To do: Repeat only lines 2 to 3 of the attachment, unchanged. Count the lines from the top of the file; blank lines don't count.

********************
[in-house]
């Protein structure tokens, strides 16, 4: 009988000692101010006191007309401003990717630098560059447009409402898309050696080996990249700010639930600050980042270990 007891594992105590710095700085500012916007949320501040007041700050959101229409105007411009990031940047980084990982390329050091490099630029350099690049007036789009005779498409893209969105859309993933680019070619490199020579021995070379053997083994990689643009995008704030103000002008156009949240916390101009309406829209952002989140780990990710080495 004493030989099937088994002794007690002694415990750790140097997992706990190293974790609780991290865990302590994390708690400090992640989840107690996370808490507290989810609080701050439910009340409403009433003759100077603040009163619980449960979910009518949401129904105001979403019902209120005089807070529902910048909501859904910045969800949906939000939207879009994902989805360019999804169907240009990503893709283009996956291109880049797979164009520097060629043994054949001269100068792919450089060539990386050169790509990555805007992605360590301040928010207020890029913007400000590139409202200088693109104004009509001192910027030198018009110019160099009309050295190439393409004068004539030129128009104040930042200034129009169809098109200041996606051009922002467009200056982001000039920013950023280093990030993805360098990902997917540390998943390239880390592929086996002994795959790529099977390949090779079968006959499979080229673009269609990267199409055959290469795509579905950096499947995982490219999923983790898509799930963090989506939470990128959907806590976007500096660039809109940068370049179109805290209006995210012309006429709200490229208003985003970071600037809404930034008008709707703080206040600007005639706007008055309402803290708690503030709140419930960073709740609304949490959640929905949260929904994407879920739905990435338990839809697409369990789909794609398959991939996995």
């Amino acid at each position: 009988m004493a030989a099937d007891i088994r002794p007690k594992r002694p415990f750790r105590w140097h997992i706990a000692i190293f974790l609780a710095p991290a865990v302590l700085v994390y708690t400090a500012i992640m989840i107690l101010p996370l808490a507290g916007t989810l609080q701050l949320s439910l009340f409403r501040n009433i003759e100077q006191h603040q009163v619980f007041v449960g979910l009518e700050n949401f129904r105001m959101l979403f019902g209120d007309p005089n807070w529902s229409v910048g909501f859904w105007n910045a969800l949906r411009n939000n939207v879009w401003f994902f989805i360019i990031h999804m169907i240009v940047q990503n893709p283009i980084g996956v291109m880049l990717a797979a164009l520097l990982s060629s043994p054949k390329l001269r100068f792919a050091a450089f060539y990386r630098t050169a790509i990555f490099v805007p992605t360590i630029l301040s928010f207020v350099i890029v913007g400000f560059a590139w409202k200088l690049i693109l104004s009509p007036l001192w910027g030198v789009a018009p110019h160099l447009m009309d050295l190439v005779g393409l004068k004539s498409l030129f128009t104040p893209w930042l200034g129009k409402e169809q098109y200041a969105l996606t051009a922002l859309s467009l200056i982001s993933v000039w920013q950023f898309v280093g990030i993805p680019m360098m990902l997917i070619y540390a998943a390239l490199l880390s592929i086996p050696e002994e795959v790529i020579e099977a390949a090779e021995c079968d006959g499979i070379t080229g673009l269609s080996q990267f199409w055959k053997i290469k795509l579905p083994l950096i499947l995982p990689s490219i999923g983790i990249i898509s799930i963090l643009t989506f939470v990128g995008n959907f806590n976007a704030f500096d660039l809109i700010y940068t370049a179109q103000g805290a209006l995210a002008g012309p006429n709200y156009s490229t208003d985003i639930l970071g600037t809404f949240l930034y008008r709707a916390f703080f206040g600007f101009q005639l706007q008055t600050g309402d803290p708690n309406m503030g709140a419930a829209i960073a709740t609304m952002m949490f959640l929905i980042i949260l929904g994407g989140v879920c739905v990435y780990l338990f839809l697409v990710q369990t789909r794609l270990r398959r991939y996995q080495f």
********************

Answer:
């Protein structure tokens, strides 16, 4: 009988000692101010006191007309401003990717630098560059447009409402898309050696080996990249700010639930600050980042270990 007891594992105590710095700085500012916007949320501040007041700050959101229409105007411009990031940047980084990982390329050091490099630029350099690049007036789009005779498409893209969105859309993933680019070619490199020579021995070379053997083994990689643009995008704030103000002008156009949240916390101009309406829209952002989140780990990710080495 004493030989099937088994002794007690002694415990750790140097997992706990190293974790609780991290865990302590994390708690400090992640989840107690996370808490507290989810609080701050439910009340409403009433003759100077603040009163619980449960979910009518949401129904105001979403019902209120005089807070529902910048909501859904910045969800949906939000939207879009994902989805360019999804169907240009990503893709283009996956291109880049797979164009520097060629043994054949001269100068792919450089060539990386050169790509990555805007992605360590301040928010207020890029913007400000590139409202200088693109104004009509001192910027030198018009110019160099009309050295190439393409004068004539030129128009104040930042200034129009169809098109200041996606051009922002467009200056982001000039920013950023280093990030993805360098990902997917540390998943390239880390592929086996002994795959790529099977390949090779079968006959499979080229673009269609990267199409055959290469795509579905950096499947995982490219999923983790898509799930963090989506939470990128959907806590976007500096660039809109940068370049179109805290209006995210012309006429709200490229208003985003970071600037809404930034008008709707703080206040600007005639706007008055309402803290708690503030709140419930960073709740609304949490959640929905949260929904994407879920739905990435338990839809697409369990789909794609398959991939996995």
């Amino acid at each position: 009988m004493a030989a099937d007891i088994r002794p007690k594992r002694p415990f750790r105590w140097h997992i706990a000692i190293f974790l609780a710095p991290a865990v302590l700085v994390y708690t400090a500012i992640m989840i107690l101010p996370l808490a507290g916007t989810l609080q701050l949320s439910l009340f409403r501040n009433i003759e100077q006191h603040q009163v619980f007041v449960g979910l009518e700050n949401f129904r105001m959101l979403f019902g209120d007309p005089n807070w529902s229409v910048g909501f859904w105007n910045a969800l949906r411009n939000n939207v879009w401003f994902f989805i360019i990031h999804m169907i240009v940047q990503n893709p283009i980084g996956v291109m880049l990717a797979a164009l520097l990982s060629s043994p054949k390329l001269r100068f792919a050091a450089f060539y990386r630098t050169a790509i990555f490099v805007p992605t360590i630029l301040s928010f207020v350099i890029v913007g400000f560059a590139w409202k200088l690049i693109l104004s009509p007036l001192w910027g030198v789009a018009p110019h160099l447009m009309d050295l190439v005779g393409l004068k004539s498409l030129f128009t104040p893209w930042l200034g129009k409402e169809q098109y200041a969105l996606t051009a922002l859309s467009l200056i982001s993933v000039w920013q950023f898309v280093g990030i993805p680019m360098m990902l997917i070619y540390a998943a390239l490199l880390s592929i086996p050696e002994e795959v790529i020579e099977a390949a090779e021995c079968d006959g499979i070379t080229g673009l269609s080996q990267f199409w055959k053997i290469k795509l579905p083994l950096i499947l995982p990689s490219i999923g983790i990249i898509s799930i963090l643009t989506f939470v990128g995008n959907f806590n976007a704030f500096d660039l809109i700010y940068t370049a179109q103000g805290a209006l995210a002008g012309p006429n709200y156009s490229t208003d985003i639930l970071g600037t809404f949240l930034y008008r709707a916390f703080f206040g600007f101009q005639l706007q008055t600050g309402d803290p708690n309406m503030g709140a419930a829209i960073a709740t609304m952002m949490f959640l929905i980042i949260l929904g994407g989140v879920c739905v990435y780990l338990f839809l697409v990710q369990t789909r794609l270990r398959r991939y996995q080495f």